If the difficulty adjustment did not exist, the increasing hash power of the network would lead to blocks being mined faster than every ten minutes, leading to a rapidly increasing blockchain size. A larger blockchain requires more storage capacity for regular full nodes, which confers a burden on users who run full clients, eventually forcing many of them to stop running nodes because their consumer laptop or desktop cannot adequately store the blockchain that is characteristic of full nodes.
The long-term implications of the difficulty adjustment, as a result, are vital to the sustainable decentralization of Bitcoin. Users that run full nodes are the drivers of what constitutes Bitcoin as their selection of whether or not to follow new upgrades or forks determines which chain of Bitcoin retains the largest consensus as Bitcoin. The conservative nature of changes to the Bitcoin protocol and its abstract existence as a Schelling point for users are the defining characteristics of its sustainability.
The off-by-one bug contributes to blocks arriving slower than intended even with a consistent hash rate. The result is that the difficulty adjustment does not respond to changes in the hash rate as accurately as it should — or promptly as it creates a delayed response —, leading to scenarios where price movements are amplified in the direction of particularly strong hash rate changes. Further, long-term upward hash rate trends in one direction can cause blocks to arrive faster than intended, causing the Coinbase transaction rewards to halve at faster paces than the intended four-year rate.
Unfortunately, the off-by-one bug can only be corrected with a hard-fork and has been shelved for the time being. If Bitcoin continues to garner adoption, it is likely that the off-by-one bug will need to be addressed to reduce its long-term impact.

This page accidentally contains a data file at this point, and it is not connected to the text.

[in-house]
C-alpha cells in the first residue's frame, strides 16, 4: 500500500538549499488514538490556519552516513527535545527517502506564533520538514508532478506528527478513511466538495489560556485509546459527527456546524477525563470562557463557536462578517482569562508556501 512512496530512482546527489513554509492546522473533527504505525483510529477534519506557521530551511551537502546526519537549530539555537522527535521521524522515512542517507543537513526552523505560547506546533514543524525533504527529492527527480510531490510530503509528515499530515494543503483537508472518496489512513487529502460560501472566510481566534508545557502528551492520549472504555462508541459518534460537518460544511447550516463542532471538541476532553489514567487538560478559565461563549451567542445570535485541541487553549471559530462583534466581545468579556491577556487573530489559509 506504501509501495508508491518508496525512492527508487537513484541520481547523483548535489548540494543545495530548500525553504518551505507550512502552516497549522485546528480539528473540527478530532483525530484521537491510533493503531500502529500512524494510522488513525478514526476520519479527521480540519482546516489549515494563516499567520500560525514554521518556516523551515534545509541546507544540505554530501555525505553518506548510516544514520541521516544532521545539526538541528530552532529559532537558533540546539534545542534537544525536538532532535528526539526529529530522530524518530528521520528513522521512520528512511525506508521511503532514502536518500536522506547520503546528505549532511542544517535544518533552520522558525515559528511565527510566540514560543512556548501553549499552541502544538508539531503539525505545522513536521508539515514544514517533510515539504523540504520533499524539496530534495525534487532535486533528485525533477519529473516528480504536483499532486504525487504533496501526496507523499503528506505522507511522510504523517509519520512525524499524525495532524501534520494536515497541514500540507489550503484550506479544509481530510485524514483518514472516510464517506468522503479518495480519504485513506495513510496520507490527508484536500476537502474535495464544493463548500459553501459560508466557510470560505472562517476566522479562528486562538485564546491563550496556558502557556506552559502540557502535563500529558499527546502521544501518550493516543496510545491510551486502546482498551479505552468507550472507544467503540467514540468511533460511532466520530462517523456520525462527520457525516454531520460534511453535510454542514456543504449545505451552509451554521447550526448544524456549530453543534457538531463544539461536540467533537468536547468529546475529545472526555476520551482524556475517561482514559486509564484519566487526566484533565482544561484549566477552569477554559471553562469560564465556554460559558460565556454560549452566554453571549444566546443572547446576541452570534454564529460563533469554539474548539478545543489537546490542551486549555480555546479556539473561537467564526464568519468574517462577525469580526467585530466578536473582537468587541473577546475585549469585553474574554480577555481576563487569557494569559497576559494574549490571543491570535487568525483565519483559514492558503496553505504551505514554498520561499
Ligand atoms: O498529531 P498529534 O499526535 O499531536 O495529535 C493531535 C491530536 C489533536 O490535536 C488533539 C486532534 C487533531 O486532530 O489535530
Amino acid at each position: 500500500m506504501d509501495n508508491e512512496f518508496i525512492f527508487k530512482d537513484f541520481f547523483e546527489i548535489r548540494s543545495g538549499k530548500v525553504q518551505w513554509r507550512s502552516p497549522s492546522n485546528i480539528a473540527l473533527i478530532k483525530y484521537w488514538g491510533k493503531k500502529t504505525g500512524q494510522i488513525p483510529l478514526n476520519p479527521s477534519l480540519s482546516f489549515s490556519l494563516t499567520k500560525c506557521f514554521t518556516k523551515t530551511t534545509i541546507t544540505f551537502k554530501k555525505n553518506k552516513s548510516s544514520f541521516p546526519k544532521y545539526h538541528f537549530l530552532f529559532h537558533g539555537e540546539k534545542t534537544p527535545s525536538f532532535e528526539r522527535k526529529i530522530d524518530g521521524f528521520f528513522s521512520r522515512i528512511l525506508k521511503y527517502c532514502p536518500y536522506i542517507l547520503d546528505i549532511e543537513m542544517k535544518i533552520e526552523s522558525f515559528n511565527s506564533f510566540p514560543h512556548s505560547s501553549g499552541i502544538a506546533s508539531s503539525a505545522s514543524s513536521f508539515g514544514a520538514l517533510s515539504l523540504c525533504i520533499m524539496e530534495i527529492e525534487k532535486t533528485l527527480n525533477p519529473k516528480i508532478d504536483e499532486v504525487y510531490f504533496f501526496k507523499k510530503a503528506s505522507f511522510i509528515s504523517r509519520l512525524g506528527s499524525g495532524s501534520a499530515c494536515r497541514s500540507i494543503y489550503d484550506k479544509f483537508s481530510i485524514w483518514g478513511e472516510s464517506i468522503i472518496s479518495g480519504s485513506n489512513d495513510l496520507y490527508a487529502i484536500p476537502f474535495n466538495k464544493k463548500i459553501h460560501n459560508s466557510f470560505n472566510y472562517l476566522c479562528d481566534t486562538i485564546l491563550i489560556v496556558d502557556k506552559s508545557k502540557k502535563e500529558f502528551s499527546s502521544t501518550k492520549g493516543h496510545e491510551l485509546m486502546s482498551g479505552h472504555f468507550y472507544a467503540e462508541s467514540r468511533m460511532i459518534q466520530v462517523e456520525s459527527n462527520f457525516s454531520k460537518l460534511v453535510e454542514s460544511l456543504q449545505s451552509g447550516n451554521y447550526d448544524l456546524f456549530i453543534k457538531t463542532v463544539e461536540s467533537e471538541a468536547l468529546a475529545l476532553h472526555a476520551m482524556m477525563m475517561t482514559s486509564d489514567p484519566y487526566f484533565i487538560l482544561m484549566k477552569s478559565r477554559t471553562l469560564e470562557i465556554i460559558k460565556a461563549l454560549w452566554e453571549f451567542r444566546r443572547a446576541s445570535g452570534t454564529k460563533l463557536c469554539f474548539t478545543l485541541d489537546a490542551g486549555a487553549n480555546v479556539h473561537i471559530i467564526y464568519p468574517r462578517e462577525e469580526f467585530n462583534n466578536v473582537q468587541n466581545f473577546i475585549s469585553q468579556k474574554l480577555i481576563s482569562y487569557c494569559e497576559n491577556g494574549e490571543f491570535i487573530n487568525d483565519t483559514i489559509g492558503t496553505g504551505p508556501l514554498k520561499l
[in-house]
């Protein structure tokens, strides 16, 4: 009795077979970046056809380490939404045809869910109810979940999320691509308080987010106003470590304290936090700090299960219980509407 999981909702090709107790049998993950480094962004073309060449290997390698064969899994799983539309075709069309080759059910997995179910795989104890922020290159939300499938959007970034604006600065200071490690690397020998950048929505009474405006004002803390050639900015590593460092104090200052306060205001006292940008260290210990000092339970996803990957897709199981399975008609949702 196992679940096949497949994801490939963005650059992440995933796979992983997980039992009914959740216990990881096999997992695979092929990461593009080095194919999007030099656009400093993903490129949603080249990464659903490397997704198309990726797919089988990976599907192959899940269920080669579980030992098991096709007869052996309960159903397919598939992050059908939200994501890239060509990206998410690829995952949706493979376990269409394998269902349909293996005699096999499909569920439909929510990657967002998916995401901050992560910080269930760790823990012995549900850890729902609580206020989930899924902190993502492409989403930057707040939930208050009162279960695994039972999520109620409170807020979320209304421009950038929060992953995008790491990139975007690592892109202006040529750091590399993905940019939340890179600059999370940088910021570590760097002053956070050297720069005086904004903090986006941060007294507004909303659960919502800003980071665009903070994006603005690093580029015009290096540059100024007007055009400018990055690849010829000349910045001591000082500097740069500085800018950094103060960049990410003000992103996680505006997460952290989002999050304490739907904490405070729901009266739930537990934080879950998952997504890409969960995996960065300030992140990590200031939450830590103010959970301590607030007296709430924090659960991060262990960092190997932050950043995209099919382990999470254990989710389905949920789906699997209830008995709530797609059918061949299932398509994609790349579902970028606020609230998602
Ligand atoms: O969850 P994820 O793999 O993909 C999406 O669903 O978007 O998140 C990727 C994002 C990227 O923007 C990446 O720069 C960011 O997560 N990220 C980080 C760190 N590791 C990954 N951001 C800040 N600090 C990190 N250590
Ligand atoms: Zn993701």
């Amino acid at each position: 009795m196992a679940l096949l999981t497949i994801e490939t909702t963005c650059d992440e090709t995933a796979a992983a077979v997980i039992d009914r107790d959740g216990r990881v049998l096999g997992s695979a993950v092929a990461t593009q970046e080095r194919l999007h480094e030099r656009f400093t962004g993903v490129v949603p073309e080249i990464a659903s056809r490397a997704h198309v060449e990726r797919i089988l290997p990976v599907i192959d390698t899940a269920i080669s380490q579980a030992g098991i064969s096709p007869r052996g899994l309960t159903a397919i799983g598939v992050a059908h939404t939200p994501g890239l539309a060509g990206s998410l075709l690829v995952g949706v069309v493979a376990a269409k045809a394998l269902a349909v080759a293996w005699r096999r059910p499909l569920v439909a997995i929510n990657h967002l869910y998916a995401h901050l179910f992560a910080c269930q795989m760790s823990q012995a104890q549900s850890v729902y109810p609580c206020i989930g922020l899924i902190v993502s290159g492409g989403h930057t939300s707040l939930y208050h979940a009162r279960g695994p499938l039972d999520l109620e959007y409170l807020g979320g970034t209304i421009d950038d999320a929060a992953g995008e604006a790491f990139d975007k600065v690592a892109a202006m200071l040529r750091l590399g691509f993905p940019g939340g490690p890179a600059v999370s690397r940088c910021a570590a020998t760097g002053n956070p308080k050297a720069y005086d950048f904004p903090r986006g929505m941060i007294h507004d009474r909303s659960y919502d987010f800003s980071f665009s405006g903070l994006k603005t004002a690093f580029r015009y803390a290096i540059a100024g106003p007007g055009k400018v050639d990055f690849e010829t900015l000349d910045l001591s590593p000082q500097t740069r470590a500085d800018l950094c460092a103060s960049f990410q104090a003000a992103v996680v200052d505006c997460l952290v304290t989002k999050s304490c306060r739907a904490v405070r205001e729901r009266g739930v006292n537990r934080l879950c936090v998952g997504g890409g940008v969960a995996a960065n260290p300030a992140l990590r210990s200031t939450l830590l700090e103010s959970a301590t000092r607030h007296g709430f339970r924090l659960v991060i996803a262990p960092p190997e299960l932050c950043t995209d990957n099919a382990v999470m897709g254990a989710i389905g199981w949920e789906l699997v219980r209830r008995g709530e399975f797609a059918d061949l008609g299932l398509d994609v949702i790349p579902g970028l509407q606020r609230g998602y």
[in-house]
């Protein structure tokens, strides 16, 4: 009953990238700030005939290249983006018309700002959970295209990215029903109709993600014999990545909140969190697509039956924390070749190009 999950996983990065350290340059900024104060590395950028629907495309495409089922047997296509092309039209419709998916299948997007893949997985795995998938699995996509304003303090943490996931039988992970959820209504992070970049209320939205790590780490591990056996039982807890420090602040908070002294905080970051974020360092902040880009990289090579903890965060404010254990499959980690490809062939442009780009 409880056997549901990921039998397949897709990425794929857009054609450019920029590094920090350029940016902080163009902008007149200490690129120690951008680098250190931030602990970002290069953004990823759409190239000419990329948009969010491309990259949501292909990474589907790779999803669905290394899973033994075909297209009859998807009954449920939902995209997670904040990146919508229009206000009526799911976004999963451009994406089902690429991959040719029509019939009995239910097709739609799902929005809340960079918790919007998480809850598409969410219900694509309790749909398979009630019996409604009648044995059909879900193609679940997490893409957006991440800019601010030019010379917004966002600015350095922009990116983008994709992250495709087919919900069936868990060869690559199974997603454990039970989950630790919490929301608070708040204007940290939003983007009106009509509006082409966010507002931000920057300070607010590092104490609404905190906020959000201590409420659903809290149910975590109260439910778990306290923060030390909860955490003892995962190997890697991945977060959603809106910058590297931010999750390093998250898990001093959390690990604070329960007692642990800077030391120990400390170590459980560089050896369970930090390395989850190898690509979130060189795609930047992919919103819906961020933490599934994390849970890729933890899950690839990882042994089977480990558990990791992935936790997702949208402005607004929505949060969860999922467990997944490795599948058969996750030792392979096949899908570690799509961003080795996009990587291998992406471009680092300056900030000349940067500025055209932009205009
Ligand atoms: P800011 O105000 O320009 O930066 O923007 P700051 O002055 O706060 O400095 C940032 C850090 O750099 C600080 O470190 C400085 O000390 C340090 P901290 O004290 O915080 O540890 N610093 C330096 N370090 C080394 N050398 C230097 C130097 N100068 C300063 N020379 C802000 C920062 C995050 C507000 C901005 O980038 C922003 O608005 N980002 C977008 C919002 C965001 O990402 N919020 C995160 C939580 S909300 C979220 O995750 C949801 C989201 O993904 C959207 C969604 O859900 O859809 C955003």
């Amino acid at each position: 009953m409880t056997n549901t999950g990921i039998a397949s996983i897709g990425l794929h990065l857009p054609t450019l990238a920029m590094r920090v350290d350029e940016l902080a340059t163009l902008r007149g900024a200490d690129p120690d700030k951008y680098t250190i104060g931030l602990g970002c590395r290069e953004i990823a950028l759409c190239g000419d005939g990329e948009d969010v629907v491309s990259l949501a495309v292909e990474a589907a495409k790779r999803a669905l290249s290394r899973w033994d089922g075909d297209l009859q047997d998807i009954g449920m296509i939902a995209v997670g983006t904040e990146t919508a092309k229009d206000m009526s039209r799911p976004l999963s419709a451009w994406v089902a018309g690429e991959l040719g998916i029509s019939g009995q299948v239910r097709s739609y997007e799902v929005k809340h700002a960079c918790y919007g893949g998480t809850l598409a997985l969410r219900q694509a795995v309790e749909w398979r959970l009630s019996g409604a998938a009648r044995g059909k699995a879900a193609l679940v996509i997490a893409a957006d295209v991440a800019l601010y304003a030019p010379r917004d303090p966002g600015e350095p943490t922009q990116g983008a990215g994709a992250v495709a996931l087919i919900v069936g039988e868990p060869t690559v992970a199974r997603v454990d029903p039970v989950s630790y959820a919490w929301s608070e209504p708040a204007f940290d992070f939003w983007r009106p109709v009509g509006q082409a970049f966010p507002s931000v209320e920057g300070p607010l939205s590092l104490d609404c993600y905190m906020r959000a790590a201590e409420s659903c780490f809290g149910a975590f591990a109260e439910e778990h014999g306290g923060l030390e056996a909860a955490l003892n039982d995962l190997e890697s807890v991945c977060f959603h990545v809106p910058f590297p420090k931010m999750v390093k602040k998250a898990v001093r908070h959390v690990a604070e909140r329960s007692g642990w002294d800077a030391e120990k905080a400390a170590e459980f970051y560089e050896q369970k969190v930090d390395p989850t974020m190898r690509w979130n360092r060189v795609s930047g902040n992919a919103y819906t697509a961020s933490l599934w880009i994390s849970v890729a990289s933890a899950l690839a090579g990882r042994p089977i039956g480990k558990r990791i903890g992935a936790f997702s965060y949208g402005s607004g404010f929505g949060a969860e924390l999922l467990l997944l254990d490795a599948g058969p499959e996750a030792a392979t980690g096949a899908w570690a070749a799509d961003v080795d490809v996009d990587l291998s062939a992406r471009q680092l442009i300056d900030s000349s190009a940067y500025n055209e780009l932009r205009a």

It is not a cause for immediate concern, and Bitcoin devs, as well as the broader community, have continually demonstrated a prudent approach for implementing upgrades to the protocol to maintain robustness and sustainability.
Bitcoin has multiple nuanced components that make it a successful and novel technology, and its difficulty adjustment is assuredly one of its most profound. No Spam, ever. Blockchain writer, web developer, and content creator. An avid supporter of the decentralized Internet and the future development of cryptocurrency platforms.
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What is Bitcoin Mining Difficulty?
Put simply, the Bitcoin Mining Difficulty is a way of keeping the average time between new blocks stable, as the hashpower on the Bitcoin network changes. Ul was designed by Satoshi to keep the time between the addition of new blocks to the blockchain at an average of 10 minutes. When the difdculty on the Bitcoin network goes up for example, in order to keep this time constant, the difficulty of mining a new block must go up. The lower the target value set by the protocol, the harder it is to guess. The difficulty adjusts every blocks — on average every 2 weeks. The Bitcoin Difficulty is an important metric for traders and investors to consider for several reasons.